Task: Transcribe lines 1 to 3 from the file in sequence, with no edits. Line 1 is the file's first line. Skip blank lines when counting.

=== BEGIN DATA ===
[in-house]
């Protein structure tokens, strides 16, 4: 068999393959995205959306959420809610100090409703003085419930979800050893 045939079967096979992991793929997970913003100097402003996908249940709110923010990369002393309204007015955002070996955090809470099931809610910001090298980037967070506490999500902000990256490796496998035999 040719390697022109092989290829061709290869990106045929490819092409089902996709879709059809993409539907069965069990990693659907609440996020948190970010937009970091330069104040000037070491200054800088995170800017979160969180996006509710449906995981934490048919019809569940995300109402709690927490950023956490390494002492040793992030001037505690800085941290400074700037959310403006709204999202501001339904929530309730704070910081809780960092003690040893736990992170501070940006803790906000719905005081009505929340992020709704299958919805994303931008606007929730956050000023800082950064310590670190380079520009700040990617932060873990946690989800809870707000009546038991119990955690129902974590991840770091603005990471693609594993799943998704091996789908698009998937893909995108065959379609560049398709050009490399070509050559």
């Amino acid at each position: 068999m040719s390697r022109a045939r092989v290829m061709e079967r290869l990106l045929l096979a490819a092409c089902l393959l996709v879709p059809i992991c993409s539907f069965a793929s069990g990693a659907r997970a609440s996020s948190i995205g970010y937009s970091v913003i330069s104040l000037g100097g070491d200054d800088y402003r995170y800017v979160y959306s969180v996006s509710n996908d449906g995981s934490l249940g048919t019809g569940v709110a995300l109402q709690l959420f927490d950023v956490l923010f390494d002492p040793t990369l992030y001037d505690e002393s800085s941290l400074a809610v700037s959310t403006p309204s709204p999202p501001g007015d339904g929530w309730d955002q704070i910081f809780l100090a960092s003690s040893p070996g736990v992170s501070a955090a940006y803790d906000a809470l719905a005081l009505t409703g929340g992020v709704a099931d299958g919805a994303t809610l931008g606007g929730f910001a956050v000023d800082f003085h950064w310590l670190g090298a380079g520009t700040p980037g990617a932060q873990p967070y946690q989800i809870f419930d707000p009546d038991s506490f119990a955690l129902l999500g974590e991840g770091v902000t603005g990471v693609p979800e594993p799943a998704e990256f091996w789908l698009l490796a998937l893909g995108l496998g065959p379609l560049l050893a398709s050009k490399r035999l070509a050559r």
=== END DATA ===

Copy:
[in-house]
């Protein structure tokens, strides 16, 4: 068999393959995205959306959420809610100090409703003085419930979800050893 045939079967096979992991793929997970913003100097402003996908249940709110923010990369002393309204007015955002070996955090809470099931809610910001090298980037967070506490999500902000990256490796496998035999 040719390697022109092989290829061709290869990106045929490819092409089902996709879709059809993409539907069965069990990693659907609440996020948190970010937009970091330069104040000037070491200054800088995170800017979160969180996006509710449906995981934490048919019809569940995300109402709690927490950023956490390494002492040793992030001037505690800085941290400074700037959310403006709204999202501001339904929530309730704070910081809780960092003690040893736990992170501070940006803790906000719905005081009505929340992020709704299958919805994303931008606007929730956050000023800082950064310590670190380079520009700040990617932060873990946690989800809870707000009546038991119990955690129902974590991840770091603005990471693609594993799943998704091996789908698009998937893909995108065959379609560049398709050009490399070509050559």
């Amino acid at each position: 068999m040719s390697r022109a045939r092989v290829m061709e079967r290869l990106l045929l096979a490819a092409c089902l393959l996709v879709p059809i992991c993409s539907f069965a793929s069990g990693a659907r997970a609440s996020s948190i995205g970010y937009s970091v913003i330069s104040l000037g100097g070491d200054d800088y402003r995170y800017v979160y959306s969180v996006s509710n996908d449906g995981s934490l249940g048919t019809g569940v709110a995300l109402q709690l959420f927490d950023v956490l923010f390494d002492p040793t990369l992030y001037d505690e002393s800085s941290l400074a809610v700037s959310t403006p309204s709204p999202p501001g007015d339904g929530w309730d955002q704070i910081f809780l100090a960092s003690s040893p070996g736990v992170s501070a955090a940006y803790d906000a809470l719905a005081l009505t409703g929340g992020v709704a099931d299958g919805a994303t809610l931008g606007g929730f910001a956050v000023d800082f003085h950064w310590l670190g090298a380079g520009t700040p980037g990617a932060q873990p967070y946690q989800i809870f419930d707000p009546d038991s506490f119990a955690l129902l999500g974590e991840g770091v902000t603005g990471v693609p979800e594993p799943a998704e990256f091996w789908l698009l490796a998937l893909g995108l496998g065959p379609l560049l050893a398709s050009k490399r035999l070509a050559r």